2. The transplanted spinal cord must be connected to the existing brain and spinal cord. This is easier said than done. If one could actually do that, one should be able to regenerate the spinal cord.

    3. Motoneurons in the transplanted cord (if they survive the transplant) have to grow out of the spinal cord through the roots, into the peripheral nerves, and innervate muscle. Likewise, sensory axons from the dorsal root ganglia have to be preserved, reconnected to the spinal roots, enter the spinal cord, regenerate to the brain, and make connections to both the brain and the spinal cord.

    I am sorry that I don't have time to answer this question is greater detail but if you have any questions about the above, please ask.

    Wise.

  6. #6
    This made me think of the head transplant research that was being suggested in cases of severe paralysis. Remove the head of a quad and attach it to a healthy body. And while the experiments in rhesus monkeys were successful as far as restoring blood flow and keeping the brain/body viable and functional, the researcher was unable to restore the communication pathways between the new brain and the spinal cord. As Dr. Young pointed out, if that hurdle could be overcome we could cure paralysis and head transplants or in this case cord transplants, wouldn't be necessary.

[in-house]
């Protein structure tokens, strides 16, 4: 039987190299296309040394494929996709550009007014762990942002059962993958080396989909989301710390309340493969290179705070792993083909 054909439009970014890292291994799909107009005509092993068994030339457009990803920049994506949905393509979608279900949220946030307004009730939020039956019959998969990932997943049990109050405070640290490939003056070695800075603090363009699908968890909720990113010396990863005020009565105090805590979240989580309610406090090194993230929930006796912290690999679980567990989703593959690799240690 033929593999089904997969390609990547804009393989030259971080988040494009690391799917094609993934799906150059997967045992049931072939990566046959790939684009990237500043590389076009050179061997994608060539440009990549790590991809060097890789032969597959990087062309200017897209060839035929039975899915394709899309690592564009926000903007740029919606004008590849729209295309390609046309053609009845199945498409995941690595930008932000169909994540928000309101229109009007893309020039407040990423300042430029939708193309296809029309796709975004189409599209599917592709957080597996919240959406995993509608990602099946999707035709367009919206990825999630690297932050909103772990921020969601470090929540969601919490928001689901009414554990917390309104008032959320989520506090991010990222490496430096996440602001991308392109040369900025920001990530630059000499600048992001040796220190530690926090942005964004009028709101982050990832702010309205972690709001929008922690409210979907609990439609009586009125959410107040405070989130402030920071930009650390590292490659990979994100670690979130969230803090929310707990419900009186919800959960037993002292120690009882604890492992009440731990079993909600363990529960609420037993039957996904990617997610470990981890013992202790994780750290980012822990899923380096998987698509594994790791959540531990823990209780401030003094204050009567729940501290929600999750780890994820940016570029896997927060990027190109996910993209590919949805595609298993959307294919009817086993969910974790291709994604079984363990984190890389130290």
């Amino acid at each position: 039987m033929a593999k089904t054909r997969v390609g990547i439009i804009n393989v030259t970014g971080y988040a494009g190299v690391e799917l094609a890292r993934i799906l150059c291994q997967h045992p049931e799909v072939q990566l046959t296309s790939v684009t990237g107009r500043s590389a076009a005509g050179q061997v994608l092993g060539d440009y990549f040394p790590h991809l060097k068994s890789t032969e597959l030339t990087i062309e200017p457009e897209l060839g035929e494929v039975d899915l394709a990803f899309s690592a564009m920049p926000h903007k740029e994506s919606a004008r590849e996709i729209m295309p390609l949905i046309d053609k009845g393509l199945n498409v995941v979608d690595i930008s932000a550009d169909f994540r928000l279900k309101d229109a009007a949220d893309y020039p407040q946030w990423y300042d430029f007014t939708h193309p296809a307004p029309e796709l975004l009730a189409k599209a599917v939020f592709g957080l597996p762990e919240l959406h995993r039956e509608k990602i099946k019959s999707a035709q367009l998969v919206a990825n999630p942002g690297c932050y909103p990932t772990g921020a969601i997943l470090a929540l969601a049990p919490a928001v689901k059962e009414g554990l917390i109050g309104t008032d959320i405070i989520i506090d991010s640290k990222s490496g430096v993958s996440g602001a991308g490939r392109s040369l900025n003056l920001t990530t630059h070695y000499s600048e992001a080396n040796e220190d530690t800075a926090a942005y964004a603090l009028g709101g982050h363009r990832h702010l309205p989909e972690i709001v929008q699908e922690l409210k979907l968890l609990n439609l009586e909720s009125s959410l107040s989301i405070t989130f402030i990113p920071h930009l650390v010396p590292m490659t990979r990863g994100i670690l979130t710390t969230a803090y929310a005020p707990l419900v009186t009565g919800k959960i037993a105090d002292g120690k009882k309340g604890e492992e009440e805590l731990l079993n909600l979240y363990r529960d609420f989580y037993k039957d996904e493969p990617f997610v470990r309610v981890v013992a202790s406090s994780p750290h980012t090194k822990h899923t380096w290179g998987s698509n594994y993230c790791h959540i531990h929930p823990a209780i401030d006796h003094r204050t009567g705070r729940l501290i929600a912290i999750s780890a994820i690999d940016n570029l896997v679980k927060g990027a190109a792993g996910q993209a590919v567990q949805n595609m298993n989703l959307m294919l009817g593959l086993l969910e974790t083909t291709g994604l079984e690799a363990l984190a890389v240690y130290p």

Last edited by antiquity; 01-13-2006 at 02:12 PM.

  7. #7
    Senior Member
    Join Date
    Jun 2005
    Location
    Norway
    Posts
    17,427
    Seneca thanks, but you are moving to fast here. I was only discussing to transplant a little piece of spinal cord tissue with its capillaries into the part where a person has an injured site and also lacks this part of the cord. Just tissue transplantation where a person lacks some parts of his/here cord. Say for instance where a person has a hemispheric cut to the cord. Because you have to replace the missing or damaged part of a cord with something, in this example I suggested to transplant some cord tissue and use acute experimental techniques to connect it i.e. stem cells.

    And, thanks Wise, I’ll see if I can come up with more questions although I understands you are very busy these days.
    Last edited by Leif; 01-13-2006 at 09:11 AM.

  8. #8
    If I remember the thread correctly, a team of Japanese surgeons were able to remove one section of the cord from one mouse to the other with very little motor and sensory loss.

  9. #9